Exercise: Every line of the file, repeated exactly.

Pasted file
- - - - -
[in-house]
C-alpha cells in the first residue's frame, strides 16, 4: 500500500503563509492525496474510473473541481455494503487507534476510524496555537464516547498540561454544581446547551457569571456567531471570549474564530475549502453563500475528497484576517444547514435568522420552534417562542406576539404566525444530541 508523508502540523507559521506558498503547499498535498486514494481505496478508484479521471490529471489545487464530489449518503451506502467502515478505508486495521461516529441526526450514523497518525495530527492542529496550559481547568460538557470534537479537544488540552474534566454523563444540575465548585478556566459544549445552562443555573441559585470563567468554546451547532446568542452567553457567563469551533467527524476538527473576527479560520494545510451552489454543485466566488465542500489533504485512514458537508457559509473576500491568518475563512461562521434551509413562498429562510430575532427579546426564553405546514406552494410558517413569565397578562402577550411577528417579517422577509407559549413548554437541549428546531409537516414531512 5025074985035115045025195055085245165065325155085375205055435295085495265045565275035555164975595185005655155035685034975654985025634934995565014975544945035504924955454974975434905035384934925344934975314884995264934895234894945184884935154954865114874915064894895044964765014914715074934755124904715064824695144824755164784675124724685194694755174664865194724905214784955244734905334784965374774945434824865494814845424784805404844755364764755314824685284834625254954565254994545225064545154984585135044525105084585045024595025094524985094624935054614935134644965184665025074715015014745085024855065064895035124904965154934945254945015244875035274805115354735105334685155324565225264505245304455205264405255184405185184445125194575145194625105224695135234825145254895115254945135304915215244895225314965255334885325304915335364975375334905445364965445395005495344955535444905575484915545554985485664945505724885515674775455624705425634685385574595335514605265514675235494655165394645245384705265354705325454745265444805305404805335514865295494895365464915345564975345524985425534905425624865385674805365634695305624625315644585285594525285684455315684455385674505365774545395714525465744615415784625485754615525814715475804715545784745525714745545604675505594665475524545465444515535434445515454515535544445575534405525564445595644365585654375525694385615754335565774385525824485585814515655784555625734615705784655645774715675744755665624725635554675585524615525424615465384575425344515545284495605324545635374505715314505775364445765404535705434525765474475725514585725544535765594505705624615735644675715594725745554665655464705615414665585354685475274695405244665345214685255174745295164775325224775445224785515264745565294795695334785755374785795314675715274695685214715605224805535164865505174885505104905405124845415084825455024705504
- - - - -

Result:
[in-house]
C-alpha cells in the first residue's frame, strides 16, 4: 500500500503563509492525496474510473473541481455494503487507534476510524496555537464516547498540561454544581446547551457569571456567531471570549474564530475549502453563500475528497484576517444547514435568522420552534417562542406576539404566525444530541 508523508502540523507559521506558498503547499498535498486514494481505496478508484479521471490529471489545487464530489449518503451506502467502515478505508486495521461516529441526526450514523497518525495530527492542529496550559481547568460538557470534537479537544488540552474534566454523563444540575465548585478556566459544549445552562443555573441559585470563567468554546451547532446568542452567553457567563469551533467527524476538527473576527479560520494545510451552489454543485466566488465542500489533504485512514458537508457559509473576500491568518475563512461562521434551509413562498429562510430575532427579546426564553405546514406552494410558517413569565397578562402577550411577528417579517422577509407559549413548554437541549428546531409537516414531512 5025074985035115045025195055085245165065325155085375205055435295085495265045565275035555164975595185005655155035685034975654985025634934995565014975544945035504924955454974975434905035384934925344934975314884995264934895234894945184884935154954865114874915064894895044964765014914715074934755124904715064824695144824755164784675124724685194694755174664865194724905214784955244734905334784965374774945434824865494814845424784805404844755364764755314824685284834625254954565254994545225064545154984585135044525105084585045024595025094524985094624935054614935134644965184665025074715015014745085024855065064895035124904965154934945254945015244875035274805115354735105334685155324565225264505245304455205264405255184405185184445125194575145194625105224695135234825145254895115254945135304915215244895225314965255334885325304915335364975375334905445364965445395005495344955535444905575484915545554985485664945505724885515674775455624705425634685385574595335514605265514675235494655165394645245384705265354705325454745265444805305404805335514865295494895365464915345564975345524985425534905425624865385674805365634695305624625315644585285594525285684455315684455385674505365774545395714525465744615415784625485754615525814715475804715545784745525714745545604675505594665475524545465444515535434445515454515535544445575534405525564445595644365585654375525694385615754335565774385525824485585814515655784555625734615705784655645774715675744755665624725635554675585524615525424615465384575425344515545284495605324545635374505715314505775364445765404535705434525765474475725514585725544535765594505705624615735644675715594725745554665655464705615414665585354685475274695405244665345214685255174745295164775325224775445224785515264745565294795695334785755374785795314675715274695685214715605224805535164865505174885505104905405124845415084825455024705504